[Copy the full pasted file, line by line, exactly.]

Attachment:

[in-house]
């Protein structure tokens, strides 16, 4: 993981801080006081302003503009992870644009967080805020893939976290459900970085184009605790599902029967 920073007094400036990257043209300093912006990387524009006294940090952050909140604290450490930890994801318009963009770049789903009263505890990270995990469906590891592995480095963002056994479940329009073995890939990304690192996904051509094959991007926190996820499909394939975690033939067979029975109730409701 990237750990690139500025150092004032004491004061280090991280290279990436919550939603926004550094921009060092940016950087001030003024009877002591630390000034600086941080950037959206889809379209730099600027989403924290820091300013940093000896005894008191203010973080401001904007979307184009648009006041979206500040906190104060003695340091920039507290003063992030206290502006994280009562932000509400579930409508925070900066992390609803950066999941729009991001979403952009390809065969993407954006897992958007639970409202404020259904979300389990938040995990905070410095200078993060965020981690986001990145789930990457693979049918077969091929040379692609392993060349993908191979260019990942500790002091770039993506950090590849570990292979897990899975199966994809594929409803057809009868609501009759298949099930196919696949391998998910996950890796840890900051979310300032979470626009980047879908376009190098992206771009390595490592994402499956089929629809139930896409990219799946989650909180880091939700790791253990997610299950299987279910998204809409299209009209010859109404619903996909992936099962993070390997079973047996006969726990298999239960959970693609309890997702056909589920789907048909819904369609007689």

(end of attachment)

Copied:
[in-house]
């Protein structure tokens, strides 16, 4: 993981801080006081302003503009992870644009967080805020893939976290459900970085184009605790599902029967 920073007094400036990257043209300093912006990387524009006294940090952050909140604290450490930890994801318009963009770049789903009263505890990270995990469906590891592995480095963002056994479940329009073995890939990304690192996904051509094959991007926190996820499909394939975690033939067979029975109730409701 990237750990690139500025150092004032004491004061280090991280290279990436919550939603926004550094921009060092940016950087001030003024009877002591630390000034600086941080950037959206889809379209730099600027989403924290820091300013940093000896005894008191203010973080401001904007979307184009648009006041979206500040906190104060003695340091920039507290003063992030206290502006994280009562932000509400579930409508925070900066992390609803950066999941729009991001979403952009390809065969993407954006897992958007639970409202404020259904979300389990938040995990905070410095200078993060965020981690986001990145789930990457693979049918077969091929040379692609392993060349993908191979260019990942500790002091770039993506950090590849570990292979897990899975199966994809594929409803057809009868609501009759298949099930196919696949391998998910996950890796840890900051979310300032979470626009980047879908376009190098992206771009390595490592994402499956089929629809139930896409990219799946989650909180880091939700790791253990997610299950299987279910998204809409299209009209010859109404619903996909992936099962993070390997079973047996006969726990298999239960959970693609309890997702056909589920789907048909819904369609007689």